Outreach volunteers are texting, calling Pa. voters at a record pace

‘I get text messages daily’
Volunteers call voters ahead of election
A group of volunteers make calls in a Philadelphia church to voters ahead of the 2016 election. This year, get-out-the-vote efforts are at an all-time high. Photo credit Cherri Gregg/KYW Newsradio

PHILADELPHIA (KYW Newsradio) — Get-out-the-vote efforts in Pennsylvania are at an all-time high — with some voters receiving up to a dozen messages every day.

“I get text messages daily. I get phone calls from various people,” said Angelita Byrd, a Philadelphia voter who has seen an uptick in voter outreach over the past two weeks.

“The most shocking was opening my door and seeing a gentleman walking up my stairs,” she said. “He simply said, ‘Angelita?’ and it kind of freaked me out. I wasn’t mad, it just gets a little annoying.”

Byrd plans to vote in person on Nov. 3, and like many Pennsylvanians, she doesn’t need much convincing.

More than 9 million Pennsylvanians are registered to vote — a new record in the commonwealth.

More than 3 million mail-in ballots have been requested. So far, Department of State data show 57% of those requested ballots have been returned.

“I may call 100 people and only get one or two pickups,” said Gilda Johnson, who’s volunteering to reach out to Pennsylvania voters on behalf of several organizations.

In her previous outreach efforts, Johnson said they could access voters at rallies or other in-person events. COVID-19, however, has forced get-out-the-vote efforts to be socially distanced, so volunteers focus on mail, email, texts and calls.

Johnson sends hundreds a day.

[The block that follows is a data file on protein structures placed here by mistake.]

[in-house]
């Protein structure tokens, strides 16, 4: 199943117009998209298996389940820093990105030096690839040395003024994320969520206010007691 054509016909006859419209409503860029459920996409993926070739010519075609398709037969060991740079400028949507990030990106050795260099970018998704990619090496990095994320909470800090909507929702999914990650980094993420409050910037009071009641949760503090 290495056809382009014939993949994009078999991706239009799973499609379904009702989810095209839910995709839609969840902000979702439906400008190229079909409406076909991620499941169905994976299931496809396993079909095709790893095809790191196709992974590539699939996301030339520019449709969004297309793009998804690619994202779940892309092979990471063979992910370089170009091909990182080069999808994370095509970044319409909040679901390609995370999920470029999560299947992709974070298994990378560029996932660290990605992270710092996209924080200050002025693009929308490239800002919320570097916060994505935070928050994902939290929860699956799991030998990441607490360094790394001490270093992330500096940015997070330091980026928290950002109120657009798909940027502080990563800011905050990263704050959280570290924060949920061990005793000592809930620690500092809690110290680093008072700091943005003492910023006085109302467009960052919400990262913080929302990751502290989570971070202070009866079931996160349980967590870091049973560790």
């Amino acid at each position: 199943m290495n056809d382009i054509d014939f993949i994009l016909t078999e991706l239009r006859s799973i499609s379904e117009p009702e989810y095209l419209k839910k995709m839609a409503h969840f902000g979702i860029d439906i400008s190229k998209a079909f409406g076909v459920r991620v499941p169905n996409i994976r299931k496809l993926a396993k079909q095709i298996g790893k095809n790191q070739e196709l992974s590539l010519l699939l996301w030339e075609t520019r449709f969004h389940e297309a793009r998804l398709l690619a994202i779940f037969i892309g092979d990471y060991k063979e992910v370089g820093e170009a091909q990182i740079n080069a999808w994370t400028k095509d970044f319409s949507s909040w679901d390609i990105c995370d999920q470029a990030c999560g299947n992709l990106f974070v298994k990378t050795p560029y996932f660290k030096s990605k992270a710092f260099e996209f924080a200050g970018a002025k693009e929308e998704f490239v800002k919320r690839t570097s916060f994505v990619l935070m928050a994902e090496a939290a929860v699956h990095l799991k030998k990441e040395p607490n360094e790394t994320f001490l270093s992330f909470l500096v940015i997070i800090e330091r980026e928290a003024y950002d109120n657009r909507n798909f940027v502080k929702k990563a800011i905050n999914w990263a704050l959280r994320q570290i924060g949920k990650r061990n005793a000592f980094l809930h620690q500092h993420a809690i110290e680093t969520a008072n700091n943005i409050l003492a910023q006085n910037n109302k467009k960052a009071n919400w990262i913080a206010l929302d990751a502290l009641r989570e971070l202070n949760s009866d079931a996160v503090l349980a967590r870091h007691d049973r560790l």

“People are so nervous about this election,” she said. “That’s (why) I think there’s more of it.”

“This has got to be the most outreach I have ever seen in my entire voting life,” noted Baba Taiye Renfrow, a voter from Montgomery County.

He and his wife get daily texts, calls and mailings from Democrats, Republicans and other groups, and that number increases by the day.

Annoyances aside, he thinks it’s a good thing.

“If we had seen this type outreach four years ago, we may have had a different outcome,” said Renfrow.

Republicans have closed the gap on voter registration in central Pennsylvania, partly by hosting numerous events throughout the state.

Celebrity supporters from both parties have made Pennsylvania a frequent destination. On Friday, hip-hop artist and actor Common performed at Philadelphia City Hall for voters who were standing in line to vote early.

“We started after the election of Trump, and a lot of people were upset and wanted something to do,” explained Jaime Perrapato, executive director of Turn PA Blue.

The group launched an effort in 2018 to flip the Republican-led state Legislature by going after counties that voted blue for the president but red for local races. Perrapato said they found success.

“We were able to help flip 14 seats in the southeast (of the state House) and we netted 11 seats,” she said, noting they lost three seats in other parts of Pennsylvania.

During this election cycle, the focus is on gaining nine House seats and four state Senate seats, while retaining the seats that are already in Democratic hands. Turn PA Blue is making thousands of calls daily.

“Our focus is on voter education of the mail-in ballot because people are so anxious and are very eager to vote,” Perrapato said.

But voters are also being inundated with disinformation. Many voters have reported receiving text messages or videos from someone who purports to be a Democratic volunteer with a group called APP PAC. The message includes a conspiracy theory that claims Joe Biden is pushing for sex changes among young children.

Voter outreach text with disinformation

“It’s insane,” exclaimed Kareem Thomas, a Montgomery County voter who received the video in a text. “It made me angry because … we know it’s not true.”

Several of his Black friends who are registered voters also received the text, and he believes they were targeted. Thomas, who has worked with the Urban Affairs Coalition in Philadelphia, fears less-educated voters could fall victim to the propaganda and choose not vote.

“If you’re a first-time voter, if you haven’t been paying attention or you’re on the fence, you may fall for this,” he added.

The deadline for early in-person voting or to request a mail-in ballot is Oct. 27. Election Day is next week. Information on drop-box and polling locations is available at votespa.com.